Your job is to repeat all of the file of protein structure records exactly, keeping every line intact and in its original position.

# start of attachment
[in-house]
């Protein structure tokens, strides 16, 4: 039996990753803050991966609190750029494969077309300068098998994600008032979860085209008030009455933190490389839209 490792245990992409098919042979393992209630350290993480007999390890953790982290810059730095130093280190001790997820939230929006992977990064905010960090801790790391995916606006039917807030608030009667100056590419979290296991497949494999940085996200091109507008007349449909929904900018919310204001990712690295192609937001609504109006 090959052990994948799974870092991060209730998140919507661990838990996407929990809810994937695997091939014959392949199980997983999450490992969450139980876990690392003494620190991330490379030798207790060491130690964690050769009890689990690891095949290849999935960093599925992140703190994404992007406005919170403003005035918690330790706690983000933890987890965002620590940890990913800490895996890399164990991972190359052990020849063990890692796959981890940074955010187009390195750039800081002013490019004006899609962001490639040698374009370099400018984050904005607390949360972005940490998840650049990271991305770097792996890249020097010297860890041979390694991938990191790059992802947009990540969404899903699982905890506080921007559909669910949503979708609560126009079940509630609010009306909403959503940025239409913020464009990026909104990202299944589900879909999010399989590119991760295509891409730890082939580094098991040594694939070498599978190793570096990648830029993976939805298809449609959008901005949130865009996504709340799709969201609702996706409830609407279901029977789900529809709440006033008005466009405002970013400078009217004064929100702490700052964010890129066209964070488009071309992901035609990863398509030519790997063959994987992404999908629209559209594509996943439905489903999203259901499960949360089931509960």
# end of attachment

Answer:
[in-house]
């Protein structure tokens, strides 16, 4: 039996990753803050991966609190750029494969077309300068098998994600008032979860085209008030009455933190490389839209 490792245990992409098919042979393992209630350290993480007999390890953790982290810059730095130093280190001790997820939230929006992977990064905010960090801790790391995916606006039917807030608030009667100056590419979290296991497949494999940085996200091109507008007349449909929904900018919310204001990712690295192609937001609504109006 090959052990994948799974870092991060209730998140919507661990838990996407929990809810994937695997091939014959392949199980997983999450490992969450139980876990690392003494620190991330490379030798207790060491130690964690050769009890689990690891095949290849999935960093599925992140703190994404992007406005919170403003005035918690330790706690983000933890987890965002620590940890990913800490895996890399164990991972190359052990020849063990890692796959981890940074955010187009390195750039800081002013490019004006899609962001490639040698374009370099400018984050904005607390949360972005940490998840650049990271991305770097792996890249020097010297860890041979390694991938990191790059992802947009990540969404899903699982905890506080921007559909669910949503979708609560126009079940509630609010009306909403959503940025239409913020464009990026909104990202299944589900879909999010399989590119991760295509891409730890082939580094098991040594694939070498599978190793570096990648830029993976939805298809449609959008901005949130865009996504709340799709969201609702996706409830609407279901029977789900529809709440006033008005466009405002970013400078009217004064929100702490700052964010890129066209964070488009071309992901035609990863398509030519790997063959994987992404999908629209559209594509996943439905489903999203259901499960949360089931509960």